Review: The Rocky Horror Show
I would like, if I may, to take you on a strange journey…
In 1973 actor and writer Richard O’Brien first took audiences on a very strange journey indeed; recently engaged couple Brad Majors and Janet Weiss, after suffering a flat tire on route to visit former science tutor and friend Dr. Scott, seek help at an old castle and find themselves at the mercy of the perversity of mad scientist Dr. Frank-N-Furter, who’s been, in his words, “making a man with blonde hair and a tan”. Things rapidly spiral into insanity at the hands of Frank-N-Furter, his servants Riff Raff and Magenta, and former lover Columbia. It was, you could say, a night out that audiences were going to remember for a very long time.
In this latest Australian production (it’s been touring here every few years since ’74), Rob Mallett and Michelle Smitheram play Brad and Janet respectively, but much attention has been given to the casting of Shane Jacobson as the Narrator, and Todd McKenney as Frank-N-Furter. McKenney in no way shies away from the challenging and iconic role, incorporating elements of undoubtedly the most well known Frank (Tim Curry), but also making it quite definitely his own; signature lines are delivered with panache to mass audience applause.
The same can definitely be said of Jacobson, and for very good reason. Rocky Horror – especially the film – is well know for its audience partici….pation. Throwing rice during the wedding, yelling out, “slut!” whenever someone says, “Janet”, etc; how is a stage production to incorporate such elements? Fortunately, Jacobson was well prepared for such an eventuality, with some crowning moments of comedy coming from his “off the cuff” responses, including a very nice nod to his dunny-cleaner past.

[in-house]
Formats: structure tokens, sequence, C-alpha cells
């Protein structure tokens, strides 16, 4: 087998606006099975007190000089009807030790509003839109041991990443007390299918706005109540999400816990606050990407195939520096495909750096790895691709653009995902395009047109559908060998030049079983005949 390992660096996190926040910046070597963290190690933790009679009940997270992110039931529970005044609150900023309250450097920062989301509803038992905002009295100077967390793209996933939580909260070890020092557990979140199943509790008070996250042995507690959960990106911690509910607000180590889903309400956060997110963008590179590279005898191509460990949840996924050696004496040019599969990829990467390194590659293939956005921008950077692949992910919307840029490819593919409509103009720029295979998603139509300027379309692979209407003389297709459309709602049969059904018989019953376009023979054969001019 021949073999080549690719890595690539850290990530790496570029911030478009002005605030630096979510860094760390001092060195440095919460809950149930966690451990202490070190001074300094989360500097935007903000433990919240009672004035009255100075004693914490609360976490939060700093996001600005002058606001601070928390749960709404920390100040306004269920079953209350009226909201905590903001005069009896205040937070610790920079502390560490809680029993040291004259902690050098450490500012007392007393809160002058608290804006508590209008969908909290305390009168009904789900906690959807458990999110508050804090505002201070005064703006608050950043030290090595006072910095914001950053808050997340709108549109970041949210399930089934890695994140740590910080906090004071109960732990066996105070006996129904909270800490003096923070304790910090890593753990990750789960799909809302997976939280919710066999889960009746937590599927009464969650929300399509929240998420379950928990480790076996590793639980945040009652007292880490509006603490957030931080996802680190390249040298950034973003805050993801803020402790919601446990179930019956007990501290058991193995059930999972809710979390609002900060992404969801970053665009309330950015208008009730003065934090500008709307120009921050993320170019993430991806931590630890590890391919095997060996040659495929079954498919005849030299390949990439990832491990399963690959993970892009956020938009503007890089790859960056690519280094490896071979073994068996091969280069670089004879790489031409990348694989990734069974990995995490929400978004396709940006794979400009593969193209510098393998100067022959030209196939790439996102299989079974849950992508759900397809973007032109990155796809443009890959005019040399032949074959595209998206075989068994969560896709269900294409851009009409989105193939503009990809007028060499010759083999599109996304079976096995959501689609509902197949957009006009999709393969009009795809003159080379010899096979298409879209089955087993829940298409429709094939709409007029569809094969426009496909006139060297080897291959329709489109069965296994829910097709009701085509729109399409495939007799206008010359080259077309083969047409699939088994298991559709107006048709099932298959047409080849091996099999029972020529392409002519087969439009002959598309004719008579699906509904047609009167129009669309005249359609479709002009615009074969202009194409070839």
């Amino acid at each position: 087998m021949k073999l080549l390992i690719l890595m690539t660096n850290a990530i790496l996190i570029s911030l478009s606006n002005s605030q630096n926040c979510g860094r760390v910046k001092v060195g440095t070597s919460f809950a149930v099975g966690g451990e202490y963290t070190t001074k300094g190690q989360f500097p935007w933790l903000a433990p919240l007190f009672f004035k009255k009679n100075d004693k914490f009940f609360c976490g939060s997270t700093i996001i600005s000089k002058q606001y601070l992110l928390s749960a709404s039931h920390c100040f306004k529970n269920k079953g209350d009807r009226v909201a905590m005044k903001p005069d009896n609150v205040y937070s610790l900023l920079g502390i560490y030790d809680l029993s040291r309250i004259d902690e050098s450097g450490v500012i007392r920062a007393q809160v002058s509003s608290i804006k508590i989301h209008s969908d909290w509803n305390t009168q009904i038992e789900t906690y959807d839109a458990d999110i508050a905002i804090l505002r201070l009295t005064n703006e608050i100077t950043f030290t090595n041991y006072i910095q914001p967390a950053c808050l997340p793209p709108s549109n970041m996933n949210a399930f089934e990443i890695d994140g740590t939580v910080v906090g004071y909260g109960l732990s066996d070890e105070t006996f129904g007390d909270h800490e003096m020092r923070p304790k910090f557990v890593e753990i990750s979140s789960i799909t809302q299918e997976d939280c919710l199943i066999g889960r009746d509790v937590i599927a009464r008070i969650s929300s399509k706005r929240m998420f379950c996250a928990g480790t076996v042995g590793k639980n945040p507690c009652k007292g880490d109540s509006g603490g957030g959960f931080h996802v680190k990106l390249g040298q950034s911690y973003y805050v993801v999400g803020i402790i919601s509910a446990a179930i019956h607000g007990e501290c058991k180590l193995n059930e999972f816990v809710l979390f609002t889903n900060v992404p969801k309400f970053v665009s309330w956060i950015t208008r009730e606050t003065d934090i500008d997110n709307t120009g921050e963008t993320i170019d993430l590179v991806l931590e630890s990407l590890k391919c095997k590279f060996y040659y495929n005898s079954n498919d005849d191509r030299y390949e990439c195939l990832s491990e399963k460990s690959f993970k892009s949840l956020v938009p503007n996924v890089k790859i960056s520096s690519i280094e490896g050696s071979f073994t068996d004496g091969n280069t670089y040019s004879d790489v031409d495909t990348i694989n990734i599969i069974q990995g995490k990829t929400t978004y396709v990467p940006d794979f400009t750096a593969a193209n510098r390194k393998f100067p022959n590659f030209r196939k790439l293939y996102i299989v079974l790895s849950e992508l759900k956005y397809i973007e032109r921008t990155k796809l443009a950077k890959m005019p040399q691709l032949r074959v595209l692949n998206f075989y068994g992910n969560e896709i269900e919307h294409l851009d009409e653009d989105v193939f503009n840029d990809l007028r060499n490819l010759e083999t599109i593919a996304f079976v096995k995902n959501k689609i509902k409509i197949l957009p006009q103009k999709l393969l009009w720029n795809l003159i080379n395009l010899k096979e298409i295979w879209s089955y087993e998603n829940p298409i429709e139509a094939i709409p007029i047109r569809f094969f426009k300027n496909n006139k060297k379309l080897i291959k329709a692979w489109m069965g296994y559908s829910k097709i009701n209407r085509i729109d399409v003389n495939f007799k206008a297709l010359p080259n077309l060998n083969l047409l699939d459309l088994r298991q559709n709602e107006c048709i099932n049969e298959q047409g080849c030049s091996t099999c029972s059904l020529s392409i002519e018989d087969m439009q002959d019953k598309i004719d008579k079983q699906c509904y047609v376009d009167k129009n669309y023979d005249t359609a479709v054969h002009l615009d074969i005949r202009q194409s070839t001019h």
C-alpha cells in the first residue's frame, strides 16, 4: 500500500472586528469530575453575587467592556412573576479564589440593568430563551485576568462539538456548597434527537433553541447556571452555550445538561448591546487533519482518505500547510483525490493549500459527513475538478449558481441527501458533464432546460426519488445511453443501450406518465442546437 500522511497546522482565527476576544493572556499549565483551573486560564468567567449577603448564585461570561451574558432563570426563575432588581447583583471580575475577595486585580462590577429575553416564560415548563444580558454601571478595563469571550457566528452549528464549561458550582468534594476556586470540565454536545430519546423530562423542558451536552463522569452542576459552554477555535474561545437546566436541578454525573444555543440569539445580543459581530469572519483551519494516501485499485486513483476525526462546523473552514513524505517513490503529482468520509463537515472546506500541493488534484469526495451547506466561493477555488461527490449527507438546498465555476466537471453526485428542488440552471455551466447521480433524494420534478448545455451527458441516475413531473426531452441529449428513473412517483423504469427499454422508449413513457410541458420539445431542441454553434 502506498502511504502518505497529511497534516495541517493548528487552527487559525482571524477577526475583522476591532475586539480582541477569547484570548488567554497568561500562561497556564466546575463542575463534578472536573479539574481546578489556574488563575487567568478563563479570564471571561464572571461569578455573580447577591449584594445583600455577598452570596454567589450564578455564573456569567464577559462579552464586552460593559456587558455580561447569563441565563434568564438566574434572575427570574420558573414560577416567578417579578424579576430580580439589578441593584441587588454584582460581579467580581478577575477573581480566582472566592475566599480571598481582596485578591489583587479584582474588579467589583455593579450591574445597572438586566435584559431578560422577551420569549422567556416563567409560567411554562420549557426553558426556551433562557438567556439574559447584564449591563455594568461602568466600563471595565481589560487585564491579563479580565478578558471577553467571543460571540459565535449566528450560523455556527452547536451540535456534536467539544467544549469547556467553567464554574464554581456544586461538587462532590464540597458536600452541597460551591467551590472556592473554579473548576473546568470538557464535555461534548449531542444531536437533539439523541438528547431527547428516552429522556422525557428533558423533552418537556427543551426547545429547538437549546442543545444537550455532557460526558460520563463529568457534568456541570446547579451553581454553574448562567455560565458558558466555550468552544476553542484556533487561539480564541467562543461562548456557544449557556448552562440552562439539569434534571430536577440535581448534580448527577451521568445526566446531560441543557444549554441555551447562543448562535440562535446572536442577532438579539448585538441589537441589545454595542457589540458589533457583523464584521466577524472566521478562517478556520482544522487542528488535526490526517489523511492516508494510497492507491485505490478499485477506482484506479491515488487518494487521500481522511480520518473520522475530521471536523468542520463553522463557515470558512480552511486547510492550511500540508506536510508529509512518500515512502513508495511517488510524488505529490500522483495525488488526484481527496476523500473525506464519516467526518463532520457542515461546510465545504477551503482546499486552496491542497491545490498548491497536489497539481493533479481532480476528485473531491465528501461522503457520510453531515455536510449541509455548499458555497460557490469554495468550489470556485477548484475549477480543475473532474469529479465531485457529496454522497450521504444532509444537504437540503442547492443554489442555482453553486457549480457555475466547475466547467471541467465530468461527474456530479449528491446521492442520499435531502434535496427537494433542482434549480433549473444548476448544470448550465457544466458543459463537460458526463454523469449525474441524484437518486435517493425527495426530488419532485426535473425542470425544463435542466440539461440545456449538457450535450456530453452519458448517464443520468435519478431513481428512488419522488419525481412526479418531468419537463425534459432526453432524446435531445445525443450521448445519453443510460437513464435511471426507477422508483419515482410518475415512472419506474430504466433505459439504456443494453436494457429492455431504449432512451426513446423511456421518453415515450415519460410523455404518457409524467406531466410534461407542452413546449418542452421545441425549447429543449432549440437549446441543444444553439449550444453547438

The cast also includes Kristian Lavercombe as Riff Raff – a role played by by O’Brien himself in the movie – with Amanda Harrison as his sister Magenta (and also as the Usherette), two put-upon domestics who serve Frank, and Nadia Komazec as Columbia. Much has been written about the tragedy of the love triangle between her, Frank, and the rock’n’roll fanatic Eddie (James Bryers, also playing Dr. Scott), and it adds nuance to what could easily be seen as a supporting character. Brendan Irving is the titular Rocky, who not only holds the Charles Atlas seal of approval, but also that of the woman sitting in front of me! They are supported by Bianca Baykara, Ross Chisari, Hayley Martin, Stephen McDowell, Hollie James and Geoffrey Winter.
So dust off your best leathers, get ready to do the Time Warp again, and go see a Science Fiction Double Feature; The Rocky Horror Show is back. Feather boas will be provided.
The Rocky Horror Show is on at Her Majesty’s Theatre until 26 August 2018. Tickets can be found via the Rocky Horror Show website.